Those first hours, days, and weeks of adjusting to a new baby are challenging and can at times be overwhelming. Help from friends and family can be a huge relief to new parents but sometimes well-intentioned friends & family can add to the new parents’ stress levels. Here are some simple steps you can follow to be the best visitor a new family can hope for!

1.  Call / text ahead of time

Try not to assume that because you are a close family member or the very bestest friend that you are welcome to pop in at anytime. Even if you are an expert in parenting, breastfeeding, postpartum care (yes, us doulas follow these rules too!) every baby and family needs time and space to settle in together and to figure out their own schedule. Your visit needs to fit in with the baby’s schedule (which is always changing) not your own schedule.

Don’t take it personally if mom and dad don’t want any visitors for awhile. 

It’s not you –  it’s the baby.

2.  Stay away if you are sick

If you feel like you’re coming down with something, or you’re in the middle of fighting off a cold, please send your best wishes via email, text or a phone call. Don’t risk the health of the baby or the parents just so that you can see the baby.

3.  Wash your hands when you enter the house

This one is a no-brainer. Upon entering the house, please head directly to the sink and give your hands a thorough washing with soap and water to help prevent the spread of germs, especially to the new baby.

4.  Bring food

When you are invited to come over consider bring a freezable meal with you. Make sure that you prepare something that the family will eat, this means calling ahead to get menu options if you’re not familiar with their favourites. Remember to ask about food allergies and if older siblings are picky eaters. Your gourmet meals may taste awesome, but maybe that older sibling wants mac n- cheese more than anything!

5.  Get your hands dirty

Come with a heart to serve. Don’t ask, “How can I help?” Most people are a little embarrassed to ask visitors (even close friends and family) to wash dishes, sweep, or fold laundry, so be proactive and tackle what clutter you see. Make sure though that you clarify where to put things, so that the parents aren’t searching for misplaced kitchen utensils later.

6.  Spread the love

Older siblings can feel neglected, uncertain about their place in the family and even a little jealous of the baby, so be sure to greet them first before you see the baby. Talk to them about their new and exciting role as big sister or brother. Bringing them a little gift or token is helpful too, especially if you are bringing something for baby.

7.  Don’t expect to be entertained

New parents should not feel obligated to entertain guests. Eat before you visit and let them know that they do not need to prepare any food or tidy up for your arrival. Do not come with expectations to hold the baby or even see mom & baby – especially within the first couple of days. It could be nap time, or feeding time, and mom may want to to those things in the privacy of her bedroom or the baby’s nursery.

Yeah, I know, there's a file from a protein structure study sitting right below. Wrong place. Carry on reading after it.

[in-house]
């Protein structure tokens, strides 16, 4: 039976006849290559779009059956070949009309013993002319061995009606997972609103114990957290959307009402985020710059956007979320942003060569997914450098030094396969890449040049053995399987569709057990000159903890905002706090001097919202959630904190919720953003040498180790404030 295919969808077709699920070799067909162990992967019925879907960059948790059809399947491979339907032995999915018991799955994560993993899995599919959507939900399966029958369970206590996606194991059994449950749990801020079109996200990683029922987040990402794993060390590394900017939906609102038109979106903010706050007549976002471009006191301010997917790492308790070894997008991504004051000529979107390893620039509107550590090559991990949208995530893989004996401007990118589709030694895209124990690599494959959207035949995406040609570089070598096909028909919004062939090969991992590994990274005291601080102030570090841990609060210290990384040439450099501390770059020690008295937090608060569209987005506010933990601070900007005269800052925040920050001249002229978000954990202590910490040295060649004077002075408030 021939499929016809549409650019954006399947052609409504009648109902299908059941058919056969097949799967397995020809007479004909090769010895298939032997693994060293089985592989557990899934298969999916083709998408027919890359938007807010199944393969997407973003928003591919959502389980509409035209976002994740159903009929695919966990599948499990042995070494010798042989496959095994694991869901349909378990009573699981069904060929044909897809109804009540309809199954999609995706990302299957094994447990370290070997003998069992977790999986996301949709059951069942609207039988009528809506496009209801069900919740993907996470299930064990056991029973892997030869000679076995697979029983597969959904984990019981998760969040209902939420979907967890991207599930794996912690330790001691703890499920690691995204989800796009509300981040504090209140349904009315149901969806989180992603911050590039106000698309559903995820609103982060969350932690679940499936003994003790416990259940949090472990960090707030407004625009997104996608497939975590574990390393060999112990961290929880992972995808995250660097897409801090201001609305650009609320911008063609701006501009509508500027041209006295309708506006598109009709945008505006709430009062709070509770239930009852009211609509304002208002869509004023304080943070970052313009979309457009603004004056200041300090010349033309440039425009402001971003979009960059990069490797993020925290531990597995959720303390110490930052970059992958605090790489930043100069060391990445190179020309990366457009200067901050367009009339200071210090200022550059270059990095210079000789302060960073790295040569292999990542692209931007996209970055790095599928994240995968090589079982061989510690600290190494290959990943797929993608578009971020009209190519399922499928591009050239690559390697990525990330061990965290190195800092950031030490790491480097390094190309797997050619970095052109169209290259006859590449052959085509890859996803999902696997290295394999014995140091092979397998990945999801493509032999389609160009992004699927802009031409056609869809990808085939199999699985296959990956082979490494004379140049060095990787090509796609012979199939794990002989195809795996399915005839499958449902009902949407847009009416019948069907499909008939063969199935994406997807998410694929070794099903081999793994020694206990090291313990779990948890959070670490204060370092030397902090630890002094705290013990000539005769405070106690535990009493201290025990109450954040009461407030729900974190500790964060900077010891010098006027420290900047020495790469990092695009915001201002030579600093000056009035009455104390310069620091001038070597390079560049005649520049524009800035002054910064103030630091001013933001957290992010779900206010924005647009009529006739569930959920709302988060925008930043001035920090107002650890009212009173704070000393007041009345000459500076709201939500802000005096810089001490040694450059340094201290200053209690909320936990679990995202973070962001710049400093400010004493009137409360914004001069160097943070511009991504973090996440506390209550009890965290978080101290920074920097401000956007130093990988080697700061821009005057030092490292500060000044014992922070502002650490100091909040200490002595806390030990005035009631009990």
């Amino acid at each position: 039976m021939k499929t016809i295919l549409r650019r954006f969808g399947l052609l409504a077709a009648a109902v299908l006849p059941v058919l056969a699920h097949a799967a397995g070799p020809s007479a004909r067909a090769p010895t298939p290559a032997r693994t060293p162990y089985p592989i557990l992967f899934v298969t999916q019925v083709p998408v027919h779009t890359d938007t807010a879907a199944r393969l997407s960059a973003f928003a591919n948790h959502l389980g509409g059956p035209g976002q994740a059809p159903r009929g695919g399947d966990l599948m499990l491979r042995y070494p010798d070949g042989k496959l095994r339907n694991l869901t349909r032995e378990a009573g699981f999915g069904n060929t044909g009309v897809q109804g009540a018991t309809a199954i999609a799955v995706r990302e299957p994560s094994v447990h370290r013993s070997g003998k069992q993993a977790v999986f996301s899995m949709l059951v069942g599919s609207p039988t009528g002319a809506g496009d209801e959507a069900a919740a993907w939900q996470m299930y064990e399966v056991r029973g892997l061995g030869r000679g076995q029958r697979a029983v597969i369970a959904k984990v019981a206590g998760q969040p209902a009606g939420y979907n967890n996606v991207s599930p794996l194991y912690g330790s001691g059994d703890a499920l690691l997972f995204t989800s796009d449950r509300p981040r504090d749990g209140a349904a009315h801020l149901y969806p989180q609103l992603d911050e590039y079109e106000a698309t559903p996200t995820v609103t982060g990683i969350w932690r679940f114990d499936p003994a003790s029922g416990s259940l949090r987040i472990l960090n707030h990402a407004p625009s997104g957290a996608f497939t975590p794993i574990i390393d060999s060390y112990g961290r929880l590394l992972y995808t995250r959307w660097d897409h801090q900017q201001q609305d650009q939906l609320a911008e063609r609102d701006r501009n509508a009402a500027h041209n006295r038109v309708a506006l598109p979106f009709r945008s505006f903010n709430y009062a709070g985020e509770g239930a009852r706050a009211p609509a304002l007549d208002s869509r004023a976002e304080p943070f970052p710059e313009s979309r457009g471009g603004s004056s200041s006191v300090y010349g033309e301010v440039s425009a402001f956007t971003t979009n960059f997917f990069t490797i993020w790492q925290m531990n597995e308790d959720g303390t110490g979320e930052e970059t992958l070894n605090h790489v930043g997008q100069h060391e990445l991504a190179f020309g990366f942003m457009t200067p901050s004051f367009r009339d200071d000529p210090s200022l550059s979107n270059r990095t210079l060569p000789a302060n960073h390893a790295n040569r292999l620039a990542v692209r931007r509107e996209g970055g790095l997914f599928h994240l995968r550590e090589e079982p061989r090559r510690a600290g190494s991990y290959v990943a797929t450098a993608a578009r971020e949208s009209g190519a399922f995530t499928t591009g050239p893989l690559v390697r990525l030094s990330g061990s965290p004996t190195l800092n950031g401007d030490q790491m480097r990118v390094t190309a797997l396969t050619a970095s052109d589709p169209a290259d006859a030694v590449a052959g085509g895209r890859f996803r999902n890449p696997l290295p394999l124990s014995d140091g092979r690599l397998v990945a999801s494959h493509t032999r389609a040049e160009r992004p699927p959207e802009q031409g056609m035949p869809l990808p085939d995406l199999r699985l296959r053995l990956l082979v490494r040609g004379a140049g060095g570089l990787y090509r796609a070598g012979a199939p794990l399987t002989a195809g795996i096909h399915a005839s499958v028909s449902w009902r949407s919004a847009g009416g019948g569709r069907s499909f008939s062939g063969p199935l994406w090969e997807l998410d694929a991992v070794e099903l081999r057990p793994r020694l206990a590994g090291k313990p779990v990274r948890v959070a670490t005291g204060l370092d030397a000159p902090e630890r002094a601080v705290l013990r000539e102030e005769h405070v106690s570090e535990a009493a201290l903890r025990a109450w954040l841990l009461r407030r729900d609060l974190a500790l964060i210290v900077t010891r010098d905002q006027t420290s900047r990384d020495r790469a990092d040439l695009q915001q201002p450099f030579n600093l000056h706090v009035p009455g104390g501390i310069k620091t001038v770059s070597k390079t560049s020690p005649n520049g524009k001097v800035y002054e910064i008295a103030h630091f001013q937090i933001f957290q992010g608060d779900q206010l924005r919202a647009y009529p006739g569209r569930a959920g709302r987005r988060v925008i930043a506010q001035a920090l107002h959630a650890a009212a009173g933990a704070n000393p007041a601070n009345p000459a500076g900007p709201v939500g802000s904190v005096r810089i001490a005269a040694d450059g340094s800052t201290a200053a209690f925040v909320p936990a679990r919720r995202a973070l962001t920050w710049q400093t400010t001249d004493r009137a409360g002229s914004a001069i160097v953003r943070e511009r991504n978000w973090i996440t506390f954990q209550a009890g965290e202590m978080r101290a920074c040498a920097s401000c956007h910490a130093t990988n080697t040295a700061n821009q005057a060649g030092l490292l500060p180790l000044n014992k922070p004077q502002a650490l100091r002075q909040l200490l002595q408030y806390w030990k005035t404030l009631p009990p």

8.  Respect the family’s parenting choices

Unsolicited advice can sometimes be taken as criticism, especially when new parents are trying to figure things out. Offer advice if you are asked. Keep in mind that parents are constantly being told how to do things from media, family, friends, health professionals and even strangers. If mom is breastfeeding do not offer to give the baby a bottle in order to “give mom a break”. Bottle feeding can cause breastfeeding challenges in those early days and weeks after birth so your helpful offer may do more harm than good. Understand that there are multiple parenting philosophies and that there are generational and cultural differences at play as well.

9.  Tread lightly on the topic of birth

Try not to bombard mom  with too many questions about the birth or their experience unless the mother is willing and ready to share those details with you.  If a mother does shares her birth story with you and is was a challenging or traumatic experience, respond compassionately and please do not respond with a sentiment such as “at least you and the baby are healthy” – this may cause her to feel that her emotions are not valid and could possibly prevent her from sharing her story with others, which is a part of the healing process.

10.  Keep your visit short and sweet

Keep your visit to the point, say hello, prep food, tidy up, ask if there is anything else they need from you and keep your visit short. Remember, parents may be too tired for small talk or lengthy conversations. 

Keep your visit short.
Say hello, prep food, tidy up.
Ask if there is anything else they need.

Helpful visitors are welcomed back with open arms.  As baby grows you will become a very special person in their lives and have many more opportunities for social (as well as helpful) visits.

Sarah Baker is a the co-owner of Lifetime of Love Doula Services. She has been supporting families for almost a decade as a birth doula, postpartum & infant care doula and childbirth educator.  She is mom to three boys, twins and a singleton.